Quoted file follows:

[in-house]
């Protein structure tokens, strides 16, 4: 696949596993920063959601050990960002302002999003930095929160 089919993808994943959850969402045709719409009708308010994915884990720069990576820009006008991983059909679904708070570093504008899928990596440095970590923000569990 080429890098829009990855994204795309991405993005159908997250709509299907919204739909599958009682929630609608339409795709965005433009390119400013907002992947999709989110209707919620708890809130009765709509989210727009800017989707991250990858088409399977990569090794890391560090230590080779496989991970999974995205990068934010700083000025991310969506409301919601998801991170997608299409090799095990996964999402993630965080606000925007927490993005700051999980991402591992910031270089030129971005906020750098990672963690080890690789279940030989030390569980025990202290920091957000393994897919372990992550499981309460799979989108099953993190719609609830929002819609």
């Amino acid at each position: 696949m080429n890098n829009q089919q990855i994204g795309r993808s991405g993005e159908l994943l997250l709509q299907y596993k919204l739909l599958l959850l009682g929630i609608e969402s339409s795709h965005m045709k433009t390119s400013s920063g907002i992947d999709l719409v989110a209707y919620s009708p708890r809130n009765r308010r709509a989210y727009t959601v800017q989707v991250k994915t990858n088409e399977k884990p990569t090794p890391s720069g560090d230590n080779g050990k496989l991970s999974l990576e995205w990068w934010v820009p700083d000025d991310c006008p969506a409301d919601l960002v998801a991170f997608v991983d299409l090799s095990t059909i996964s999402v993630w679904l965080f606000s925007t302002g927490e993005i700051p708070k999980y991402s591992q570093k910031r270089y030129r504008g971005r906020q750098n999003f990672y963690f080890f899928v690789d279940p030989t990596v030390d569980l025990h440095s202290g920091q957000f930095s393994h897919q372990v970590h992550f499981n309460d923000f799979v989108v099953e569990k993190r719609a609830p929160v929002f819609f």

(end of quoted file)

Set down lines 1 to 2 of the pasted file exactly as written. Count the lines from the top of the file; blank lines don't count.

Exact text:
[in-house]
């Protein structure tokens, strides 16, 4: 696949596993920063959601050990960002302002999003930095929160 089919993808994943959850969402045709719409009708308010994915884990720069990576820009006008991983059909679904708070570093504008899928990596440095970590923000569990 080429890098829009990855994204795309991405993005159908997250709509299907919204739909599958009682929630609608339409795709965005433009390119400013907002992947999709989110209707919620708890809130009765709509989210727009800017989707991250990858088409399977990569090794890391560090230590080779496989991970999974995205990068934010700083000025991310969506409301919601998801991170997608299409090799095990996964999402993630965080606000925007927490993005700051999980991402591992910031270089030129971005906020750098990672963690080890690789279940030989030390569980025990202290920091957000393994897919372990992550499981309460799979989108099953993190719609609830929002819609």